Back in March 2020, when Vermont schools announced they would not reopen before summer break, I felt a combination of panic and optimism. Panic over having my two squabbling children at home together for the foreseeable future (not to mention over the virus about which we knew so little back then), and optimism over how great I would be at homeschooling said children.
In those early days of extreme togetherness, I set out to create Pinterest-worthy, color-coded schedules filled with enriching activities. I assigned book reports and nature projects; planned healthy meals we would cook together; coerced my children into group exercise adventures. It was all very unlike me, and of course it was both short-lived and a complete failure.
Almost two years later, I look back with wonder at that version of me, who at least briefly had it in her to TRY. Now, as my 11-year-old son flops down in front of the TV for his seemingly nightly South Park marathon, my husband and I look at each other with tired eyes. “Do you know if he did his homework?” “No.” “We should read with him.” “I just don’t have the mental energy.” “Is South Park even appropriate for him to be watching?” “Probably not.” It’s definitely not.
My 13-year-old daughter is more subtle, in the way of teens. She and her phone hide out in their room, likely not applying themselves to their studies. I can’t rouse myself to actually look in and check, but when I call up to her, she assures me she’s “DOING HOMEWORK.” I can’t see the eye roll, but I can hear it. It’s probably documented on Snapchat. Maybe TikTok? I’m so tired.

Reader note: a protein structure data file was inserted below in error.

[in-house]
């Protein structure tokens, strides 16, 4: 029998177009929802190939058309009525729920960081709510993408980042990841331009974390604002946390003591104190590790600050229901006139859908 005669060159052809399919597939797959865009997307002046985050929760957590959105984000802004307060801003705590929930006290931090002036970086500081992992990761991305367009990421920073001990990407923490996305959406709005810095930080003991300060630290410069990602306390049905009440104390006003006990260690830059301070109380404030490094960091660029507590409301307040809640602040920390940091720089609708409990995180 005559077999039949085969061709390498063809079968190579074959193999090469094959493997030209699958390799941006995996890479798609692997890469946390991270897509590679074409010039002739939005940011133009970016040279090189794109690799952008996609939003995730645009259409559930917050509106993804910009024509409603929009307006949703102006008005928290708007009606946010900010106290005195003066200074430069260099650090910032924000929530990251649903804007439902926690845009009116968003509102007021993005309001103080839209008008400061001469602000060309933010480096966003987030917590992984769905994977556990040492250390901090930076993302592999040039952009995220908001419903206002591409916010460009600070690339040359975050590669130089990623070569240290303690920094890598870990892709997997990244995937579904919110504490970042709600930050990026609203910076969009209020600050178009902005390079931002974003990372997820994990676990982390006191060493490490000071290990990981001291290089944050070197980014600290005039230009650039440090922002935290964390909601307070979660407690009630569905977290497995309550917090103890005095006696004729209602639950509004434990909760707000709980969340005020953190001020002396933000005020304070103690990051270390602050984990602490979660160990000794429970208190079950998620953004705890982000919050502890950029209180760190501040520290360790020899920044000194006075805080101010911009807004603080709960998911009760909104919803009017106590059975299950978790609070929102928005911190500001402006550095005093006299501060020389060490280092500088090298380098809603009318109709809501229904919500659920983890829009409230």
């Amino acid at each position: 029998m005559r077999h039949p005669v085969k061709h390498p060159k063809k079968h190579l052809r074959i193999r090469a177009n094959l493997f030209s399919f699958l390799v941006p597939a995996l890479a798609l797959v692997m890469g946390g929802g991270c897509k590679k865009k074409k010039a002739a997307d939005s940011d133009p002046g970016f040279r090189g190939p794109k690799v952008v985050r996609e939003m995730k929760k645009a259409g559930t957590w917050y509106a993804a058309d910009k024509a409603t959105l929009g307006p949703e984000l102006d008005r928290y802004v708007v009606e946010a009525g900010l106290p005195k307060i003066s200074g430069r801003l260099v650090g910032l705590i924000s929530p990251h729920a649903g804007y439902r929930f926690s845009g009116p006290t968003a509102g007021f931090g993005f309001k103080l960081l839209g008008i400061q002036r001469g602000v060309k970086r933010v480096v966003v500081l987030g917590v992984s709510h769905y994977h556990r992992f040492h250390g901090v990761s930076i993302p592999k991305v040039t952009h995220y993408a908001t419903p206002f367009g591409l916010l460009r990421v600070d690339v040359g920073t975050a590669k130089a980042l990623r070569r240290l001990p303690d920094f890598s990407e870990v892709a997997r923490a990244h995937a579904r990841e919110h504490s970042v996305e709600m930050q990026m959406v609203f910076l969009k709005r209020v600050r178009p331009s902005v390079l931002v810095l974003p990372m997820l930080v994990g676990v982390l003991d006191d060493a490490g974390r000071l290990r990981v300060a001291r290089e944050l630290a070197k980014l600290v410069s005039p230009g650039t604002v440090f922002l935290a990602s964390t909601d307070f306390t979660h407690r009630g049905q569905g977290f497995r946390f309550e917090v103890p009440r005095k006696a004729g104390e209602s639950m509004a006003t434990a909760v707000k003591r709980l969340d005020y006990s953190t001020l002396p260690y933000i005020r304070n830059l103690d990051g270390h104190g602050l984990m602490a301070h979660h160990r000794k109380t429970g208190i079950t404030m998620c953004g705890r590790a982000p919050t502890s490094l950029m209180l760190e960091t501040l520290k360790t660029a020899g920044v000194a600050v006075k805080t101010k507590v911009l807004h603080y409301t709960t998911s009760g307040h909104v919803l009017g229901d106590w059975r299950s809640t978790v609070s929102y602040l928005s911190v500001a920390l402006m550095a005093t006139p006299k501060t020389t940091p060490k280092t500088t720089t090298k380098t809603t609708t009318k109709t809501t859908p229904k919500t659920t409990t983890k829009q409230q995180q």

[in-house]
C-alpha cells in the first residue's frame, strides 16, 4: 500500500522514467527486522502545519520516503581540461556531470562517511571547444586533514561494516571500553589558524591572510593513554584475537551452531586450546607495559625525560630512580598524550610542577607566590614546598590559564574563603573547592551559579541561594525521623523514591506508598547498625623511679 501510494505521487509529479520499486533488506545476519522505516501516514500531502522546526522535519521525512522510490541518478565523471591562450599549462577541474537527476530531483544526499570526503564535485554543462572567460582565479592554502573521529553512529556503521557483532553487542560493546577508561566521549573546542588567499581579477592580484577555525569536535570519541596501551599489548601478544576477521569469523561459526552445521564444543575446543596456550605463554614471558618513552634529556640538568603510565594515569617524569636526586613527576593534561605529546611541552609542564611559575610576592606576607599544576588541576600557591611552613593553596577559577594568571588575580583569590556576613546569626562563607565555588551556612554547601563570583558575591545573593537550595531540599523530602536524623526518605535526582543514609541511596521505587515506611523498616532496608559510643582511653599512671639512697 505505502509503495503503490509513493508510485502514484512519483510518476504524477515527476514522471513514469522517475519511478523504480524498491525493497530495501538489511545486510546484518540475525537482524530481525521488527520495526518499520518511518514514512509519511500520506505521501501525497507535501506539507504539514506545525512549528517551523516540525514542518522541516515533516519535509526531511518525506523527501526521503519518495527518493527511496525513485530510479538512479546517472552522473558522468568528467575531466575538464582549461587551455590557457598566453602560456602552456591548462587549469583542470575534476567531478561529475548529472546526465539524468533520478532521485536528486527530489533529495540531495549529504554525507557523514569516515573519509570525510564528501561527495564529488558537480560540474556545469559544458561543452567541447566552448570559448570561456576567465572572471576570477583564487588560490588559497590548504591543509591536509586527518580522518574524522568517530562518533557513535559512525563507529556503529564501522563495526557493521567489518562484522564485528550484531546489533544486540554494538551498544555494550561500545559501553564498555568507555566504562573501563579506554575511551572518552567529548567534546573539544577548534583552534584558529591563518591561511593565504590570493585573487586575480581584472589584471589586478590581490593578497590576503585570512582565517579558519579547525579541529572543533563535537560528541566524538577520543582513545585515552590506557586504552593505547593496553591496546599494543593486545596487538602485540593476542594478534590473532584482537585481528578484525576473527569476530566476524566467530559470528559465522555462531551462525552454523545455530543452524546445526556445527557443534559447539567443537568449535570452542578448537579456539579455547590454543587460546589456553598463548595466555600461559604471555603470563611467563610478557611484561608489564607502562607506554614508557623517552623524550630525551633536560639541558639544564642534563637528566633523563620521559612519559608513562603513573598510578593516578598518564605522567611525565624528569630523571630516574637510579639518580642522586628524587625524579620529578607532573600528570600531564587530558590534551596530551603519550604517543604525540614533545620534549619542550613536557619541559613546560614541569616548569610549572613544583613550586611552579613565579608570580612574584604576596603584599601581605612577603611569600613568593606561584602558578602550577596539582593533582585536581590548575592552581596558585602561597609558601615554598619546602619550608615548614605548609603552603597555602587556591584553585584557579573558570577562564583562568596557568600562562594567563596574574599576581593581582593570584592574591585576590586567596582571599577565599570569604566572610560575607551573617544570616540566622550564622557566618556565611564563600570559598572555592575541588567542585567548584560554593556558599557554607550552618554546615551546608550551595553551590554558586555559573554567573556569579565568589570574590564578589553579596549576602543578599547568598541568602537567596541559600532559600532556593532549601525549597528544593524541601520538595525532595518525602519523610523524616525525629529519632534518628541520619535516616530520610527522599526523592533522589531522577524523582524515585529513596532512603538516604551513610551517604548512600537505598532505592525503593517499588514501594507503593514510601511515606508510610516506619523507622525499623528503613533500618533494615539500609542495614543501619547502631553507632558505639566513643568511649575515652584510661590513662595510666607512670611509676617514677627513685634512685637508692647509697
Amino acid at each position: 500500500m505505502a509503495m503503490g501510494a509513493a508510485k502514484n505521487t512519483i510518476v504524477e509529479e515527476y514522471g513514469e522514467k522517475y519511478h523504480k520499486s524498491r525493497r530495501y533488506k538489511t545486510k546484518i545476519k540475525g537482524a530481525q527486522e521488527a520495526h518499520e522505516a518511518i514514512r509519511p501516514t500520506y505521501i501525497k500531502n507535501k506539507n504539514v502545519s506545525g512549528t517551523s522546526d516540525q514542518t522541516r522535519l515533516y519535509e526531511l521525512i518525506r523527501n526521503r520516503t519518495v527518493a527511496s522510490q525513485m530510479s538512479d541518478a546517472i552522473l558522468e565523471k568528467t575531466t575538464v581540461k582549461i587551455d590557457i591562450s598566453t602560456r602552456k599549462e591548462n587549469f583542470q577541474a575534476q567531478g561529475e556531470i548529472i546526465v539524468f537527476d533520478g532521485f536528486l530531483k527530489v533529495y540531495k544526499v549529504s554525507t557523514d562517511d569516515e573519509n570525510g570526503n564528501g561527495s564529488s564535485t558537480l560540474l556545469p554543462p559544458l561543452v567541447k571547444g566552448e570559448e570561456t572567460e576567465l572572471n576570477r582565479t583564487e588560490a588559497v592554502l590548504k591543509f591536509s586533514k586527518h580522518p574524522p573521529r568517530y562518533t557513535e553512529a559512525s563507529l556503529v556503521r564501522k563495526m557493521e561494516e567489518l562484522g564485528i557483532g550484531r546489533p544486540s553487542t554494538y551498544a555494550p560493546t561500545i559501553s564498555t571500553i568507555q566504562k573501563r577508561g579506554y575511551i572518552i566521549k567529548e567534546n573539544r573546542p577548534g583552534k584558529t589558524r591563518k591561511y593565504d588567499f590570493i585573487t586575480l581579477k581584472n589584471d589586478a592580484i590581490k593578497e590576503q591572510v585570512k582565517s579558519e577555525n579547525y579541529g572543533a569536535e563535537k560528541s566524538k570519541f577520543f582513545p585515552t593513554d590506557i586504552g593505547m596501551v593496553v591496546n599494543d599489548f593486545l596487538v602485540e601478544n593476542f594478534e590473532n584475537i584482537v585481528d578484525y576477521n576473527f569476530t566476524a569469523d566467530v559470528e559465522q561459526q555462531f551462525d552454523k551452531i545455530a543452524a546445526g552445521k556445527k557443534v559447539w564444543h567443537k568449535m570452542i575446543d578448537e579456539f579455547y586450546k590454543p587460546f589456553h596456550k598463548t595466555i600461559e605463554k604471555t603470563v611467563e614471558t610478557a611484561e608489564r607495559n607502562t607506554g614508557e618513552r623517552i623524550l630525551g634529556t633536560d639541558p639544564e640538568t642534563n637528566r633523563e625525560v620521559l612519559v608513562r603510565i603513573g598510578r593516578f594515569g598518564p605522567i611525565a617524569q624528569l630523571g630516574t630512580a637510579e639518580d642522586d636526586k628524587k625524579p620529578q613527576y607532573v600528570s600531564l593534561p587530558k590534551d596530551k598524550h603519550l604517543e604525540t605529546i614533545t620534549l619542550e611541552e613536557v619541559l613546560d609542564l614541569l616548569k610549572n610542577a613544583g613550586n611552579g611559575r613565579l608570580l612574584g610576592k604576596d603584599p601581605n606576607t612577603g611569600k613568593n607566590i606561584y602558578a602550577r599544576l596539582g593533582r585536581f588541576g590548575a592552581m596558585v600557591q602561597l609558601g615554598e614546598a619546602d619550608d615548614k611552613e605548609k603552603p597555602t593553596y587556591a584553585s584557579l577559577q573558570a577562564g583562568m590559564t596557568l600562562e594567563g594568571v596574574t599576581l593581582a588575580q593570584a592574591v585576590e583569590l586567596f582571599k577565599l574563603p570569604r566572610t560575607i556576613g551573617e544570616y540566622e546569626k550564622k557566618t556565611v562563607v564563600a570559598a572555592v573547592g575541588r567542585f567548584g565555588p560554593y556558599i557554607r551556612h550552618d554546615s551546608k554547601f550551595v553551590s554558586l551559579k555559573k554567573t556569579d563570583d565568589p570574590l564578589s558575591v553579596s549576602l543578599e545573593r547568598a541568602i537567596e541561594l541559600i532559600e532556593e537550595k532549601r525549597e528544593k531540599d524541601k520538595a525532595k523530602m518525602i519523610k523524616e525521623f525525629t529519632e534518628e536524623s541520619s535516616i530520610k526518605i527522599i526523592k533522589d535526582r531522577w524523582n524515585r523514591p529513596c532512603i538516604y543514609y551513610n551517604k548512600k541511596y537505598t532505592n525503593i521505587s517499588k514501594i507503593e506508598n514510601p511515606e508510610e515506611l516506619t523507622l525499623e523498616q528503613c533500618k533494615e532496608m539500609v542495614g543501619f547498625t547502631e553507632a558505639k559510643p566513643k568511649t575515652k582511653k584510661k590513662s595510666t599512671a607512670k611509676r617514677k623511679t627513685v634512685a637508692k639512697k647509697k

My son has a phone, too. He wasn’t supposed to have one so young, but we also didn’t anticipate parenting through a global pandemic, so he has one. I know parents who are doing better at sticking to their guns, upholding their morals, powering through all this, and so on. I commend those parents. Around here, we are not even doing the best we can.
I used to make my kids eat vegetables. Now I consider hotdogs with a side of ramen to be an acceptable meal. Not really. But at least they can make it for themselves.
It’s easy to forget, in a world where any sniffle or cough is met with suspicion, that the common cold still exists. But it does, as both my sneezing, runny-nosed children can attest, and it’s apparently still as contagious as ever, despite the masks. What’s changed is how we respond to it. Notifying a school that a child is out sick prompts an immediate call from the nurse to go over the ever-changing protocol for returning to school. It used to involve a negative PCR test; now it seems to be more along the lines of: “We trust you to use your best judgment in this matter.” Everyone is so tired.
Where do we go from here? A piece like this can’t end without addressing the silver linings only revealed due to the pandemic, right? I’m tempted to end it that way, but even I can’t deny there are plenty of bright moments that rupture the COVID doldrums. And many of those moments are so minor or fleeting that in the pre-pandemic world, they may not have mattered enough for me to pause and take stock of them. But now, when so much isn’t happening, the little things get their turn in the spotlight.
Just this morning, my daughter (who is apparently a masochist) told me she is rereading the tearjerker classic, Where the Red Fern Grows, “for probably the seventh time!” Once, I would have admonished her to “read something new, already!” Nowadays, I am simply happy she’s reading for pleasure, and glad she feels such a connection to a book I also loved (through sobs) as a child. As for my son, for whom reading is an unpleasant chore, we just discovered a new-to-us text-to-speech app that is an invaluable tool for his homework assignments. Seeing the frustration in his eyes replaced with excitement was one of those small moments I’ll savor.
It’s in those brief moments, I know we’ll be alright.